From food for the poor, servants, and prisoners to a soldier’s staple to everybody’s idea of a delicacy—of “the cockroach of the ocean.” Or, one of the most remarkable rebrandings in product history.
Yeah, was fed to prisoners now people go crazy and pay an arm and a leg for lobster… the cockroach of the sea.
Lobster was also known as the poor man’s meal because the overabundance of these guys made it easy for people with no money to get their protein. In fact, these crustaceans were fed to prisoners, apprentices and slaves. Lobster actually became one of the most popular canned products on the market.
Dirt-cheap because they were so copious, lobsters were routinely fed to prisoners, apprentices, slaves and children during the colonial era and beyond.
Because lobster was considered a delicacy by the time World War II began, it was not rationed.
Lobster began to shed some of its negative reputation and gain a following among discriminating diners, particularly in Boston and New York City, during the 1880s. Prices immediately began to rise. The crustacean only become fashionable to eat after the mid-18th century. Before then there were so many in the shallow seas that they could be hooked, collected with wooden tongs or netted.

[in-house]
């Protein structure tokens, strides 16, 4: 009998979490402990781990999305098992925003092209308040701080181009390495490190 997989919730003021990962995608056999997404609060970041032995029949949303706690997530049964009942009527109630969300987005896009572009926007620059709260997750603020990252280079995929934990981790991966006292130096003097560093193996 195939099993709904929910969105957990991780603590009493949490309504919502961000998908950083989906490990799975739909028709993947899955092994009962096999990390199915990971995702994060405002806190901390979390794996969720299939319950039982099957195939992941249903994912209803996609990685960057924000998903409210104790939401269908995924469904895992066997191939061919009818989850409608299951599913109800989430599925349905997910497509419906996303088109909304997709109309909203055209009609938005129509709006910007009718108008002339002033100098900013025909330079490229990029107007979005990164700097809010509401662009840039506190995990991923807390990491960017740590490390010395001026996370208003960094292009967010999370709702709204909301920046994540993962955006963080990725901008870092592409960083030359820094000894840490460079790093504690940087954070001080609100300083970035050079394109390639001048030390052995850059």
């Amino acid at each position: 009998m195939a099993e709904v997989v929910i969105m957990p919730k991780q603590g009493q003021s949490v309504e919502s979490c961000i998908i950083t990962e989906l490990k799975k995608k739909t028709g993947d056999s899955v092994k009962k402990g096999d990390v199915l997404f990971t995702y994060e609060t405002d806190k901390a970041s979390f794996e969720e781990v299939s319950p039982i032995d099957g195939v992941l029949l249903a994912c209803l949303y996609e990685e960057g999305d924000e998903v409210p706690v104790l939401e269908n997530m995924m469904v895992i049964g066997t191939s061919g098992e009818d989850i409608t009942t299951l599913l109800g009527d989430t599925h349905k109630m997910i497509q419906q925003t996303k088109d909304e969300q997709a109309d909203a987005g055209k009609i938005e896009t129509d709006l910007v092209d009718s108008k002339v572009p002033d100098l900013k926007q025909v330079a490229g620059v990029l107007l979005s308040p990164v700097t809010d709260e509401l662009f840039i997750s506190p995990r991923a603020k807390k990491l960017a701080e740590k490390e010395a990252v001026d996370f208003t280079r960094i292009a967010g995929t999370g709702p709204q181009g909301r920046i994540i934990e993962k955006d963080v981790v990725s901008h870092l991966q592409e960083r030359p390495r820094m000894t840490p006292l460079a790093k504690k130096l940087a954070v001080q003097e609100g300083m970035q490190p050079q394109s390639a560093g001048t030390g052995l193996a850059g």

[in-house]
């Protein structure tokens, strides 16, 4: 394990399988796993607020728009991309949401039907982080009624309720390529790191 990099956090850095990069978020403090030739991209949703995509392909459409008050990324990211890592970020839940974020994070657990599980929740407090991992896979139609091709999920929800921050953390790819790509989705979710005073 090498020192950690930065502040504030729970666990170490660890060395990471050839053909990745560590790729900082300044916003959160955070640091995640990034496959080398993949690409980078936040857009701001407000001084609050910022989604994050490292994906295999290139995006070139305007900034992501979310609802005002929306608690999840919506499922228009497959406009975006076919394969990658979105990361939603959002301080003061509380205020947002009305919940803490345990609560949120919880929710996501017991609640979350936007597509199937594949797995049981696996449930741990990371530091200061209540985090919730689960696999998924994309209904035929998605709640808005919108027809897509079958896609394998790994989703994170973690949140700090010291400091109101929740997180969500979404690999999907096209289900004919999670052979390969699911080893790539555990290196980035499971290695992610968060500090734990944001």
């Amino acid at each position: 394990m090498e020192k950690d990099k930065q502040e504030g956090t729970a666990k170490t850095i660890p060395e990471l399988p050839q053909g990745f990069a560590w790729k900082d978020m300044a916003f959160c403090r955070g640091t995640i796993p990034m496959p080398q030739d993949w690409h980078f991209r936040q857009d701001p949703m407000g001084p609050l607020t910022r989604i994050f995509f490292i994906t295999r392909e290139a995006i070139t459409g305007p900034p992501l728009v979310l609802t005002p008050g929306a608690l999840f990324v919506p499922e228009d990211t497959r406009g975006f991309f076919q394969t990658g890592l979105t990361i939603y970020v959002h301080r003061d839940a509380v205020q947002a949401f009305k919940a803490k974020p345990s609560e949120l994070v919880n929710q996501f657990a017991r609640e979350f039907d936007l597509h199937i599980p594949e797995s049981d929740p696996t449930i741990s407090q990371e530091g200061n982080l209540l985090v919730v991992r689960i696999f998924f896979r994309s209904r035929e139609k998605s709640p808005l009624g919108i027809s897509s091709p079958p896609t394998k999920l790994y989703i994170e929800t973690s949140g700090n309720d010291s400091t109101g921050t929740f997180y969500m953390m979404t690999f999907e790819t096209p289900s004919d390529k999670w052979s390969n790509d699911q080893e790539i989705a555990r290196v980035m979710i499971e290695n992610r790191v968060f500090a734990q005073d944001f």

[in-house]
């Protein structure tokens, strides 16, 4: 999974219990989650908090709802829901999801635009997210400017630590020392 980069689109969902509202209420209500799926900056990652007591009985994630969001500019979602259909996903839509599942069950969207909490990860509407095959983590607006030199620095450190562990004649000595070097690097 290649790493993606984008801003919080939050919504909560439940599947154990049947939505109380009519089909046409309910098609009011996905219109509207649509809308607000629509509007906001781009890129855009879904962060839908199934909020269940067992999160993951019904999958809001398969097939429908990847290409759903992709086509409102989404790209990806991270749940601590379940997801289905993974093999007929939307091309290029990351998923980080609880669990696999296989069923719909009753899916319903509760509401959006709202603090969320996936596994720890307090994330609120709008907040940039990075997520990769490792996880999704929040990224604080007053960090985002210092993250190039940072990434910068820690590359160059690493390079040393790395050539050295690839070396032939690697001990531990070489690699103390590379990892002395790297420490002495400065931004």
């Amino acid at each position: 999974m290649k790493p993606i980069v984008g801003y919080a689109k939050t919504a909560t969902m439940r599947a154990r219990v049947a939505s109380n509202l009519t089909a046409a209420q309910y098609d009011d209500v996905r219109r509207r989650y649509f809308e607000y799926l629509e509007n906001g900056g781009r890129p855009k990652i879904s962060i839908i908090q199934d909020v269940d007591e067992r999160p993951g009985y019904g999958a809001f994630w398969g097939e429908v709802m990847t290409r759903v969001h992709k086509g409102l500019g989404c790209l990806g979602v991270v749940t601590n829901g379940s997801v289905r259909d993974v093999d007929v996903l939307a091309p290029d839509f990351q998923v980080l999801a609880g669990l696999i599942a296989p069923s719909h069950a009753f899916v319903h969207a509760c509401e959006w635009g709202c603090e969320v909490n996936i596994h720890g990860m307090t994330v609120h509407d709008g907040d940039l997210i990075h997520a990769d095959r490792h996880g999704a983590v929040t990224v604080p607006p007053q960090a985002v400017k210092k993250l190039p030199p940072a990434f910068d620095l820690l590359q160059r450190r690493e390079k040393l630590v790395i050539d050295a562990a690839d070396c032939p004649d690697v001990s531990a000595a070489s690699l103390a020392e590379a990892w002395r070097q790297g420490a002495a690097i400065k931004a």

Lobster was so abundant in the first few centuries of modern America’s existence that it was considered trash food. It was only when railways were built that Americans inland started to get a taste for it. As a consequence, demand went up, supplies went down and prices rose – until the Depression, when no could afford it. By the time of the Second World War, it was back in cans and being shipped to soldiers on the front line like spam. In the 1950s demand and prices soared once more and lobster has been seen as a delicacy ever since.